Now I come to the practical difficulty we experienced in dealing with the Russian problem. Russia needed goods and customers for her produce in the future. We needed produce and customers for the goods that Russia needed for her development. It seemed very simple. There was her need, here was our supply. [Interruption.] I do not think I am Concealing a single fact, whichever way it goes, in the House of Commons. Therefore it seemed perfectly simple. There was a seller, and here was a buyer. And yet, when you came to deal with it, you found a chasm, deep, wide, impassable, between the man who needed this and the man who could supply it, and the man on the other hand who needed this and the man on the other side who could supply it—a chasm rent by the revolution between the old and the new. The first question was, "Could that chasm be filled up?' We said, "No, for a generation." The next question is, "Can it be bridged? "That was our problem, and a great engineering problem, because you had to find foundations for the piers of your bridge in a shallow and shifting channel of mud and quicksands. Without that bridge, there is no intercourse between those 120,000,000 of brave, gallant, hardworking people, who are in misery, and Europe, which needs them, and is ready to help them.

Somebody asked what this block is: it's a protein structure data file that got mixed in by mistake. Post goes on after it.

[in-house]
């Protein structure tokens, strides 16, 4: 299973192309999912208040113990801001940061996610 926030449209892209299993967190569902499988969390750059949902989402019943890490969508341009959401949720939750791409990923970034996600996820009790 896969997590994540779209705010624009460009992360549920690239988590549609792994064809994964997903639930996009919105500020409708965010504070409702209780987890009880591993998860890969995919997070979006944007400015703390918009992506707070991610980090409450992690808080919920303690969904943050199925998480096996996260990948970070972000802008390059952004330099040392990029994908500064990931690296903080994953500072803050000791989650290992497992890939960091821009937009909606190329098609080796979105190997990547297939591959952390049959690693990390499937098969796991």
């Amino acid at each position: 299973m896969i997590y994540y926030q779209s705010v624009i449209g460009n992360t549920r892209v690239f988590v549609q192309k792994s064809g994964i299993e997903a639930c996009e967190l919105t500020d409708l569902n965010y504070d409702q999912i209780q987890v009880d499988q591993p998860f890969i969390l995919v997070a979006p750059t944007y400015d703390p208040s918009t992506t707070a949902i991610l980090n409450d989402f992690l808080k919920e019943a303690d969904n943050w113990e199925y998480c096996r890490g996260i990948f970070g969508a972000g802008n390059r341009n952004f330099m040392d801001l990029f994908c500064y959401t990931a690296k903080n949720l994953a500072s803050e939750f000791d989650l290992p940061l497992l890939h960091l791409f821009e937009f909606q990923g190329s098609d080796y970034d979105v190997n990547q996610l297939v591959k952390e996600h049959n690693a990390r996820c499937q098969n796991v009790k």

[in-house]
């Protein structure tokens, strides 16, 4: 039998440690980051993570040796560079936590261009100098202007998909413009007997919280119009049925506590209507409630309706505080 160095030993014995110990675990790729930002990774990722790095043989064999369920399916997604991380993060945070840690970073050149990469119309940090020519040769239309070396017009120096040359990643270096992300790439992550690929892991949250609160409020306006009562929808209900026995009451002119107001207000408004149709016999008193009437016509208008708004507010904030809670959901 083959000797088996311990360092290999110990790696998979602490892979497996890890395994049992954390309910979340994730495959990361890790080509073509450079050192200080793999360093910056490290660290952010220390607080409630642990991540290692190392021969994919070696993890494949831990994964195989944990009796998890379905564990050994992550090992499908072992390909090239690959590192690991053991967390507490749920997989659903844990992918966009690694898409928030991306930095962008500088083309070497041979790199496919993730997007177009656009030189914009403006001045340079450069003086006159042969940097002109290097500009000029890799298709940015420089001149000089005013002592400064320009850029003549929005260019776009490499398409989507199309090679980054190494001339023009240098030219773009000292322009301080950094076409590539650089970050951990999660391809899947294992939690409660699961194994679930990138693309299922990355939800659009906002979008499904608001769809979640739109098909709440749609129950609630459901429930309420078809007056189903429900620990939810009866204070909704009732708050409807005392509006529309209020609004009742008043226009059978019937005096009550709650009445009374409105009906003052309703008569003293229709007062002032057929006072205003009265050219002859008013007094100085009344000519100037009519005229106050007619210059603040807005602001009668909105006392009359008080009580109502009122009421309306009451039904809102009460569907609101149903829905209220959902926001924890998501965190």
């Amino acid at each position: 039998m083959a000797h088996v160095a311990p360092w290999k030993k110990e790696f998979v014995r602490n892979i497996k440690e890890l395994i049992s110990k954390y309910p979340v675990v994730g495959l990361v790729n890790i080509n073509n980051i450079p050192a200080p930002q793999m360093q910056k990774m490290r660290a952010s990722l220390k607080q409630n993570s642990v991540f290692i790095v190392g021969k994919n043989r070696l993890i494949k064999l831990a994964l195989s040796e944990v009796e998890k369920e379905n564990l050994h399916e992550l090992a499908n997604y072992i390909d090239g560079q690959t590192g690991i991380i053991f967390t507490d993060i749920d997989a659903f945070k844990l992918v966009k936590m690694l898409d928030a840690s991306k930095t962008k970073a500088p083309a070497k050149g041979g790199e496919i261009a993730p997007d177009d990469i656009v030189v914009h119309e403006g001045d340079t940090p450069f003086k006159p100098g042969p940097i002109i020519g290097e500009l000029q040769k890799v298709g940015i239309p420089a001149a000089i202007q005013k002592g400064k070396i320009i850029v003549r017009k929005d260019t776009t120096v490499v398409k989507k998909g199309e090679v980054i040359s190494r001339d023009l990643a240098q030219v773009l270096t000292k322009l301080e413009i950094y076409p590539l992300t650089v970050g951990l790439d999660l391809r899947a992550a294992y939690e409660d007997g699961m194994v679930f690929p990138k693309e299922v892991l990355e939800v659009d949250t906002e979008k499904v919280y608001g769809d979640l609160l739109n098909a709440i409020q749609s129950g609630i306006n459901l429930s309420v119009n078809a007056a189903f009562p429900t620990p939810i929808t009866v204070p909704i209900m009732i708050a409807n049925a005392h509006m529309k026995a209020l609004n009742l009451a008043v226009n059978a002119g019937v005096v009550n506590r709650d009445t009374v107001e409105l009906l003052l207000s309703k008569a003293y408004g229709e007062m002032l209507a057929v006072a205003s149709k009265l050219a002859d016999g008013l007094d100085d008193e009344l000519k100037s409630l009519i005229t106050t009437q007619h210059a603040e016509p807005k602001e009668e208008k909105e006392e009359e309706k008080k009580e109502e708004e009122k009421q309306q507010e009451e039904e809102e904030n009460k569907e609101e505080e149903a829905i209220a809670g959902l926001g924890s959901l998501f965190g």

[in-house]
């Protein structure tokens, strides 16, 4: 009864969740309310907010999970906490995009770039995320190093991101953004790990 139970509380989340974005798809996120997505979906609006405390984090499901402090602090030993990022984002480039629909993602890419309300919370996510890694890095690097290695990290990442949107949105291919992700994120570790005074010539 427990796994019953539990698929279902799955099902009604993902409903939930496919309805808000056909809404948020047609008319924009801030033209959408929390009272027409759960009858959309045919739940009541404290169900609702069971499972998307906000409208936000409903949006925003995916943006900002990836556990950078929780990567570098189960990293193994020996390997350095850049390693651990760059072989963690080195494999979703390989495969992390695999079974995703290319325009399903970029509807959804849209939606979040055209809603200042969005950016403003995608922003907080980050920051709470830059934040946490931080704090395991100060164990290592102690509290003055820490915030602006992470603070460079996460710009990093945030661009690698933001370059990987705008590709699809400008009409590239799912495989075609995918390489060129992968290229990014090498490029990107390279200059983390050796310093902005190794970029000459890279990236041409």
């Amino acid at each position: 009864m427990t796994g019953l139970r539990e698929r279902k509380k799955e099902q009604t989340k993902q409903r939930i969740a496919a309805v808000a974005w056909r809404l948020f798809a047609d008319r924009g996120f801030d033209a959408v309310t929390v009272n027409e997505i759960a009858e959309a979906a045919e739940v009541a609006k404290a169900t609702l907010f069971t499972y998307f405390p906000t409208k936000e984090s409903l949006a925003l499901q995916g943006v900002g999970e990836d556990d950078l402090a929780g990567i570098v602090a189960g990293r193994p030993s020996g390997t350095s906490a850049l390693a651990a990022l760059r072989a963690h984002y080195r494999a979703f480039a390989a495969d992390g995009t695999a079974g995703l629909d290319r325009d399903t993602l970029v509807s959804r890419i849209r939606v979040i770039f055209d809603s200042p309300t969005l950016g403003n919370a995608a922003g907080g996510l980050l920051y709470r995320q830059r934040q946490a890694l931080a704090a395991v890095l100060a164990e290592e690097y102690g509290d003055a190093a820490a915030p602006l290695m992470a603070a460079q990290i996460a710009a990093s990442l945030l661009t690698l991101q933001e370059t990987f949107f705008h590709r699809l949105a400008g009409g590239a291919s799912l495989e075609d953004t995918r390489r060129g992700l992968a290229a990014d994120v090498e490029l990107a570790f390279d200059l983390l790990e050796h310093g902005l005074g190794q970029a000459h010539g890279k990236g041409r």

How did this difficulty arise, or, rather, what concrete form did it take? Revolutions on a great scale always carry in their train confiscation of property, and, I am sorry to say, confiscation without compensation. It was our experience in England. We had a religious revolution, which was a source of so many calamities. There was the French Revolution, which was accompanied by a wholesale confiscation of the land of France, without compensation. In fact the conservatism of France to-day is rooted in confiscation. [HON. MEMBERS: "And of this country."] I want to state the whole problem. In addition to that, there is another feature of revolution, and that is the repudiation of pre-revolutionary obligations. That was the position, but there is this difference: France created a system of peasant proprietorship without compensation, but she was not seeking credits from the world. Russia, with her repudiation, Russia with her confiscation, is coming to the very people whose claims she refuses to pay, and whose property she has confiscated, and she says: "Lend me more" They are practically asking for credits from these same people, and they can only get it on the conditions which have been laid down—the restoration of the confidence upon which credit is based. The Russian leaders quite realise this. Whatever they may be, they are men of exceptional ability, and they are men with a knowledge of the outside world. However much they communicate that knowledge to their followers, they certainly know it for themselves. In spite of what some people have said, they know that they are not going to get credit in the West upon the basis of confiscation and repudiation of debt. They also know that Russia can never be restored until she gets credit. That is the position they took.